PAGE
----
The real story was much deeper than an interviewer with a campaign cycle agenda. It was a woman with a much bigger agenda, changing the roles of women in the world.
Why did I not know that this was Helen’s subject to raise? Because of the piecemeal nature of reportage. The story was cherry-picked for me by the host and by those who wrote about the interview in advance having seen it in advance. This was not at all about a smart anchor raising a brilliant question, as the promos had me believe. It was about a brilliant female leader perceiving the value of expanding the roles of women in general and, as an example and role model, promoting one brilliant woman in particular.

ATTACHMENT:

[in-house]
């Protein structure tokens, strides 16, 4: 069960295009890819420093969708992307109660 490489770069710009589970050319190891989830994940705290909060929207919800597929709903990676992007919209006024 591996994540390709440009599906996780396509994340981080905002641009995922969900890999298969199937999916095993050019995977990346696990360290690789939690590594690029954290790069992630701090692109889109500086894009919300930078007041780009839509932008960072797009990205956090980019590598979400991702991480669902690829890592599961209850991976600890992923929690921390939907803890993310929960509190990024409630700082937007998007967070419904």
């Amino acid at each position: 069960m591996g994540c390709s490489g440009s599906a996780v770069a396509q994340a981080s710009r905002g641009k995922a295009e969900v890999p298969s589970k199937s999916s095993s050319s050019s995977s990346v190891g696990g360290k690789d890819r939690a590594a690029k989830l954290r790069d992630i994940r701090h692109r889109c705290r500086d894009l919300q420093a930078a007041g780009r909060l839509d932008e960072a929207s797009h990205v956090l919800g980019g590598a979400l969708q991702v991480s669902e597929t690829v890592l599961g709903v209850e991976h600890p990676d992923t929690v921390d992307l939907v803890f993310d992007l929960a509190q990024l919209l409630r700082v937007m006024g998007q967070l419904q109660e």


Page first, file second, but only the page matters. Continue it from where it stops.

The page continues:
Why was that not the message we all received as we looked forward to this interview? Because the media adulterated it, masticated and strained it for our consumption, just like baby food, and all the good stuff stayed in the strainer and went into the compost bin.
This was less about Helen Mirren wanting a role and therefore wanting Hillary Clinton to ascend to that role than it was about Helen Mirren wanting to boost all women and recognizing Hillary’s ascendancy for its value in that social revolution.
Maybe the fault in the previews had something to do with men having provided all the promotional reports I saw about this interview. Not that they necessarily meant to, but they edited out those crucial first words on the subject. Men are used to Hillary being brilliant and fierce and many men support her. Is it possible that, to more men than I would hope, this was somehow scary? “Spend your energies on changing roles for women in real life.” Why was that part of the story excised?
Thank you, Dame Helen Mirren for your wise advice. You are one of the most brilliant people around, and I cannot imagine two better role models and leaders for women than you and Hillary Clinton.